We had the good fortune of connecting with Joey Hull and we’ve shared our conversation below.
Hi Joey, what do you attribute your success to?
I think the most important factor behind my current “success” is my mindset. I believe long term goals are achieved by a lot of small daily accomplishments so I see the importance of every single tattoo I work on. Wether it’s realism or not, I genuinely believe there is something to be learned or better developed in every tattoo. When you keep this in mind, or at least for me, I kind of forget about what my long term goals even are and then one day I look up and they’re already here and I didn’t even realize because I was just so focused on doing my best day in and day out. Another equally important if not more important factor is actually loving what I do. When you love what you do, you’re usually willing to put in extra hours, extra research, and just extra effort in general. Those “extras” are what have helped me. When I combined these two things, the mindset I described above AND a love for tattooing, I think i became “present”. And being present and just doing my best and loving it everyday is all I need. The goal isn’t really success, it’s just that, loving it everyday and being focused everyday. It’s almost meditative. Maybe the most important factor of my “successes” is just not worrying about success.
Alright, so let’s move onto what keeps you busy professionally?
I have to say what I’m most proud of myself for is that I taught myself to draw realism. I started very young, 13, which may sound laughable but I’ve been serious about it from the jump. By 15 I was able to do realism and since then I’ve just been perfecting it more and more. I never took art in highschool, I did in college but I was extremely disappointed that they make you take drawing one two and three regardless of where YOU are at as an artist. So for three years I was drawing cubes and spheres before I finally said bye. Knowing to draw realism gave me a huge advantage when it came to tattooing realism because a lot of the knowledge transfers over. College was actually an “obstacle” for me. I was a lot more advanced than what we were being taught and even more so than some of my drawing teachers. But I felt pressured to get a degree. I don’t fully regret going because I think I did learn how to take critique really well because of school and I can also critique myself a lot better because of it, not to mention I can speak ABOUT art and design very well and that’s just something I personally think goes a long way when talking to clients. I also took art history 1,2&3, , color theory 1, 2, and 3, anatomy of type, tons of classes that help me day to day with where I’m at now. Unfortunately they just weren’t able to help me from a technical aspect with drawing and that’s what I was most excited for. That’s just a blessing in disguise though, even though I didn’t get what I went for, I got alot of other tools that still benefit me every day.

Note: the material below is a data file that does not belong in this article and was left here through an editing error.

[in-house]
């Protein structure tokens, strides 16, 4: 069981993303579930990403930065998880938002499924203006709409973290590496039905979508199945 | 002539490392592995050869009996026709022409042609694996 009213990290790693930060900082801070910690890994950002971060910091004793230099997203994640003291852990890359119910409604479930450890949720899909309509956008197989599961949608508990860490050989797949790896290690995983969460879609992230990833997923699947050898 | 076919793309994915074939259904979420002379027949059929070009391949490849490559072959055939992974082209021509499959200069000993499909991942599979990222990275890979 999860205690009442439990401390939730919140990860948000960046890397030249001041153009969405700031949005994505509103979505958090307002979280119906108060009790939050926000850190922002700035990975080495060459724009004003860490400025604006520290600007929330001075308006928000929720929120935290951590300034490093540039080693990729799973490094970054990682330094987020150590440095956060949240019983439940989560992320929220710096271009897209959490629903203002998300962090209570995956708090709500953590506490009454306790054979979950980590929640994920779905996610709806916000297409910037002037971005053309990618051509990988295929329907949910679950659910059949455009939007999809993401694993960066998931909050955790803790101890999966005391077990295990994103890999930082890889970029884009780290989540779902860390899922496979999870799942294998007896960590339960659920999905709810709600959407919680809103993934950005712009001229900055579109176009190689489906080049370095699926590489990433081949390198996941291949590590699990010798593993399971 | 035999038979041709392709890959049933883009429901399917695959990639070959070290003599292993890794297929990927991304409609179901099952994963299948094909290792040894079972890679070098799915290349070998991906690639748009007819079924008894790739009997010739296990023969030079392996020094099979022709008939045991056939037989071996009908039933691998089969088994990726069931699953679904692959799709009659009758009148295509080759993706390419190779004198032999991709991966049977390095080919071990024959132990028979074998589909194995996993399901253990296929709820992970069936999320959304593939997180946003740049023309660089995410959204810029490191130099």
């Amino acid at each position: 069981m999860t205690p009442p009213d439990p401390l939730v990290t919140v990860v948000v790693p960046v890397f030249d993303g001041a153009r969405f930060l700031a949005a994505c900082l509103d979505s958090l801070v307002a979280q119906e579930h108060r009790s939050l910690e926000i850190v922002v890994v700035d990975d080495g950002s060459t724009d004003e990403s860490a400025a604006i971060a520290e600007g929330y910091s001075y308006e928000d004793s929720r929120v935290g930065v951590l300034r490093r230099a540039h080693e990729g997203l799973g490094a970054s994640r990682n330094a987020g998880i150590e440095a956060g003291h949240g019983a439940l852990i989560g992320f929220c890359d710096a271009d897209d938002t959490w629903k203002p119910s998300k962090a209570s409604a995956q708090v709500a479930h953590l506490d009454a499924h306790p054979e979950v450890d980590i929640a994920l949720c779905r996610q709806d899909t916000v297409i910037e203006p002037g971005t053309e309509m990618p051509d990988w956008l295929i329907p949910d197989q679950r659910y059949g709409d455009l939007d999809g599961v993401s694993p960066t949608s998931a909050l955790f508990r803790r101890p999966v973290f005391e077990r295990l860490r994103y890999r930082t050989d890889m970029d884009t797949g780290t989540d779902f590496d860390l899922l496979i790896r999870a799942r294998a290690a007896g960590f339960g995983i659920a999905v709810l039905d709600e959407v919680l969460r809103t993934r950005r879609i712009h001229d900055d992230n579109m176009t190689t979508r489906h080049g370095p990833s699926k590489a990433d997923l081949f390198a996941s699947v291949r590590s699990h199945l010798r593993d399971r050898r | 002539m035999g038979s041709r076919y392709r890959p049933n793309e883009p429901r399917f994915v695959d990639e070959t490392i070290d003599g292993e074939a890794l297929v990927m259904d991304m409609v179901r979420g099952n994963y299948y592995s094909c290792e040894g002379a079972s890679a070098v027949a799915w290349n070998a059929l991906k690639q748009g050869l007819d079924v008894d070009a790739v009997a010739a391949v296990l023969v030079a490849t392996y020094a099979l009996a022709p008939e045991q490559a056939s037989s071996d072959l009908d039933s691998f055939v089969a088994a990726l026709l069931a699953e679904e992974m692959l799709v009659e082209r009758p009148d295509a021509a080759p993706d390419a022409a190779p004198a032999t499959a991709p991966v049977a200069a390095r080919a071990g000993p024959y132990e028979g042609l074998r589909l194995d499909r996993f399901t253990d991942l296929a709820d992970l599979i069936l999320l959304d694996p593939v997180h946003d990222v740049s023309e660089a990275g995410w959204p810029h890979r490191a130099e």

Let’s say your best friend was visiting the area and you wanted to show them the best time ever. Where would you take them? Give us a little itinerary – say it was a week long trip, where would you eat, drink, visit, hang out, etc.
I would have to say your first stop should probably be Lilac tattoo studio but maybe I’m a little biased. ;). I like to go down to oak lawn, my coworkers just took me to Sue Ellen’s for the first time and I have to say I had the best f*cking time. I don’t go out or drink often personally because I worked in the entertainment industry for a long time and so I just feel like it can feel like “work” sometimes but I loved it there. Other than that, paddle boarding at white rock, visiting Klyde warren, top golf, or even six flags. I know. Im an adult. I like rollercoasters though sorry
Who else deserves some credit and recognition?
My mom, dad, and Lilac tattoo studio, specifically Dominique Ransom. I worked in an all male tattoo shop before I came to Lilac and I’ve never regretted leaving and starting over in the environment Dom has curated. My parents have supported me through all of my endeavors but especially as an artist. My mom used to come with me every Saturday to farmers market in my hometown where I would face paint for free just so I could hang up some art in a booth and get my name out. When I designed my first tshirts she helped me sell every single one. My parents have always been my biggest supporters and i appreciate it because 90% people would tell me that drawing wouldn’t get me anywhere and to come up with back up plans.